UK unemployment reaches highest level for 17 years

UK unemployment reaches highest level for 17 years
13th Oct 2011

 

The latest UK employment data published by the Office for National Statistics (ONS) reinforces gloom in the labour market, with unemployment reaching its highest level for 17 years.
 
According to the latest labour market statistics, published today by the ONS, unemployment rose by 114,000 to reach 2.57 million - 8.1% of the population.
 
Meanwhile, although youth unemployment failed to reach the one million mark as some had predicted, the ONS data recorded a record level of youth unemployment at 991,000. This is a rise of 74,000 on the previous year, and is the highest figure recorded since records began in 1992.
Today's findings put further pressure on the Government to stimulate growth in the jobs market.
David Kern, chief economist at the British Chambers of Commerce (BCC), said: "Given the worsening global economic situation and the Government's tough austerity plan, the latest labour market figures are not surprising. The figures are concerning, and reinforce the need for the Government to boost the private sector's ability to create jobs, and employ those people likely to lose their jobs in the public sector over the coming year.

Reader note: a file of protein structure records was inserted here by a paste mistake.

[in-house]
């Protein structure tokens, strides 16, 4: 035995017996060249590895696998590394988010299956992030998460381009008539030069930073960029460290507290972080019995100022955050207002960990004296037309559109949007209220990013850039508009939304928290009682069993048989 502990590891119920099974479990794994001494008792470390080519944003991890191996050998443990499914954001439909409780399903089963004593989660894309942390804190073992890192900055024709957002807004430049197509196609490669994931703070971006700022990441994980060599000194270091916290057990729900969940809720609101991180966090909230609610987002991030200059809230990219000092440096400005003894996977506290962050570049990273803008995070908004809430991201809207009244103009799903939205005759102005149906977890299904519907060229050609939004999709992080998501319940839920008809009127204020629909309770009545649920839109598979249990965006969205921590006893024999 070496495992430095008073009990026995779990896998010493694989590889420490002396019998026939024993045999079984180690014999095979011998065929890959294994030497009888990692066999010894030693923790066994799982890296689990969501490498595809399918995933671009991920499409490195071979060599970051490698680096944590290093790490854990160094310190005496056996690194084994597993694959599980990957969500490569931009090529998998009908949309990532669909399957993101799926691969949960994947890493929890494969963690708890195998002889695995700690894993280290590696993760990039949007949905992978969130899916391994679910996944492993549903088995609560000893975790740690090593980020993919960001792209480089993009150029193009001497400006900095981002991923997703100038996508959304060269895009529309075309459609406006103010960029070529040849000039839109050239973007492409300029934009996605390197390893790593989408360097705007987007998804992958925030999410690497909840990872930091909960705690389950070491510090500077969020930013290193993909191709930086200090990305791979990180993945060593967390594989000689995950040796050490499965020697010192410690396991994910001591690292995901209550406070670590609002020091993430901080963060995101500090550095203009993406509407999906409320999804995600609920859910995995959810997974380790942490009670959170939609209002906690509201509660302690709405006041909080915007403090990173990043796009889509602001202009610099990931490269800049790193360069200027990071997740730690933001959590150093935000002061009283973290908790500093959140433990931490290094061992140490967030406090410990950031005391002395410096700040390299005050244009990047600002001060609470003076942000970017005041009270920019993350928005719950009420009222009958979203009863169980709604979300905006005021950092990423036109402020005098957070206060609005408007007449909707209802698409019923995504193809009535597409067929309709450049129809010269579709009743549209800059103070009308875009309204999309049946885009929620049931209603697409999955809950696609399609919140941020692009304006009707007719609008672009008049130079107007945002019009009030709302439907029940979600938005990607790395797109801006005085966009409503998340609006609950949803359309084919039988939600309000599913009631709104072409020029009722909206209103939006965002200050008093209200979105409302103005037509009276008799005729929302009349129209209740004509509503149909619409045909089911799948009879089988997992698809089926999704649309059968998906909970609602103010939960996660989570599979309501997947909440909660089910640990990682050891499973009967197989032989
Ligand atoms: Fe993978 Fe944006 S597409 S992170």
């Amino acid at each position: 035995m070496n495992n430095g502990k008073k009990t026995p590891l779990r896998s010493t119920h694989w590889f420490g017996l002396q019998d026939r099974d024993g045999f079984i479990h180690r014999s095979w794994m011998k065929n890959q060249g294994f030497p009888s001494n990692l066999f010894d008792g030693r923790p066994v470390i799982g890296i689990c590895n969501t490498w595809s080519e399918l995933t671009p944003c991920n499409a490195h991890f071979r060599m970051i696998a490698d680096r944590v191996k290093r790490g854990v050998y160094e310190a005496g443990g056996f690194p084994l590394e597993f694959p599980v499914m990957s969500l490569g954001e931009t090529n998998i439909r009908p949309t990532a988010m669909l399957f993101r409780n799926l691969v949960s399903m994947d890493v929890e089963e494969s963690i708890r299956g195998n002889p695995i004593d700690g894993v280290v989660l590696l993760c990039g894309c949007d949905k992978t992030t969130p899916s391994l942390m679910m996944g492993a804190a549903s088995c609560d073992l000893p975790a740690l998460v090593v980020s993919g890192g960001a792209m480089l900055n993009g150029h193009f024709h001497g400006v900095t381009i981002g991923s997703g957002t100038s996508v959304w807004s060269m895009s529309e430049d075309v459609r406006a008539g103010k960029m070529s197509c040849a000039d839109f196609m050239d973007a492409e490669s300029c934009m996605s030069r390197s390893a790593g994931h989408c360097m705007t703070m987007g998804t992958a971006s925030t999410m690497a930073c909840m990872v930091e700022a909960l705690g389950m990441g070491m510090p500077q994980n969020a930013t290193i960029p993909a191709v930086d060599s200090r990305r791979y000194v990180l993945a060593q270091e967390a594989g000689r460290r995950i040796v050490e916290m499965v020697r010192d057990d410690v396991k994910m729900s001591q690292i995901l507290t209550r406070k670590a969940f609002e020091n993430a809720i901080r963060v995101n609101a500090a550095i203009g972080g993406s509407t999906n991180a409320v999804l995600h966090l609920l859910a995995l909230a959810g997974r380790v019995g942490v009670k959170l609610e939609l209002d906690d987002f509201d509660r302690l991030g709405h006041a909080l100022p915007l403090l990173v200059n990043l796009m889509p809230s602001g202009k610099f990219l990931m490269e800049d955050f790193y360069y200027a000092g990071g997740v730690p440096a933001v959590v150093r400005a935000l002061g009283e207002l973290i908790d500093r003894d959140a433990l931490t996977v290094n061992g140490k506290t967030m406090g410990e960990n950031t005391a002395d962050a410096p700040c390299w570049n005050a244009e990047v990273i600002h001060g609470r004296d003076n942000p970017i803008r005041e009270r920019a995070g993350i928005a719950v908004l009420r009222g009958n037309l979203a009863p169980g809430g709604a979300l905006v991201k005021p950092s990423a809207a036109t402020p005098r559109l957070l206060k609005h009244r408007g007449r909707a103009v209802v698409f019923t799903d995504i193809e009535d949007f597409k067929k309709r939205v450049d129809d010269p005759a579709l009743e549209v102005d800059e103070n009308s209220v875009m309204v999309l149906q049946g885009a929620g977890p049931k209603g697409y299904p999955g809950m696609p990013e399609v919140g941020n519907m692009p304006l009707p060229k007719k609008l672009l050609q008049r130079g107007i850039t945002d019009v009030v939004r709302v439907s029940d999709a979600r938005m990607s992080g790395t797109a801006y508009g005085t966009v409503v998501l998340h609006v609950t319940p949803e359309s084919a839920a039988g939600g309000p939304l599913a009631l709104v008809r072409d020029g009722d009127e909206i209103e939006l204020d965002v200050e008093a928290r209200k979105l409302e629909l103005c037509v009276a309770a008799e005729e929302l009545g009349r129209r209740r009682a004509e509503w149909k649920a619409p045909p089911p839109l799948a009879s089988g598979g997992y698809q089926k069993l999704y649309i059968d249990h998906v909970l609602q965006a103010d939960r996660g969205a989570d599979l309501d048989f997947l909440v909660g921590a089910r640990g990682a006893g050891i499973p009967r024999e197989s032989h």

"The BCC's September forecast predicted that total unemployment would rise to 2.62 million by the end of 2012. However, on this basis of these figures, there is a risk that the jobless total will be even higher next year."
 
Ian Brinkley, centre director at The Work Foundation, said: "The labour market figures released this morning are very troubling. The fall in employment of 180,000 in a single quarter is comparable to the quarterly losses seen during the depths of the last recession.
 
"Unemployment among young people between the ages of 18 and 24 is increasing twice as fast as for the workforce as a whole and there has been a dramatic increase in long-term youth unemployment.
 
"The main mitigating factor in today's figures is that total hours worked has remained stable, with most of the job losses being part-time. People still in work seem to be increasing their hours at the same time as the workforce contracts."
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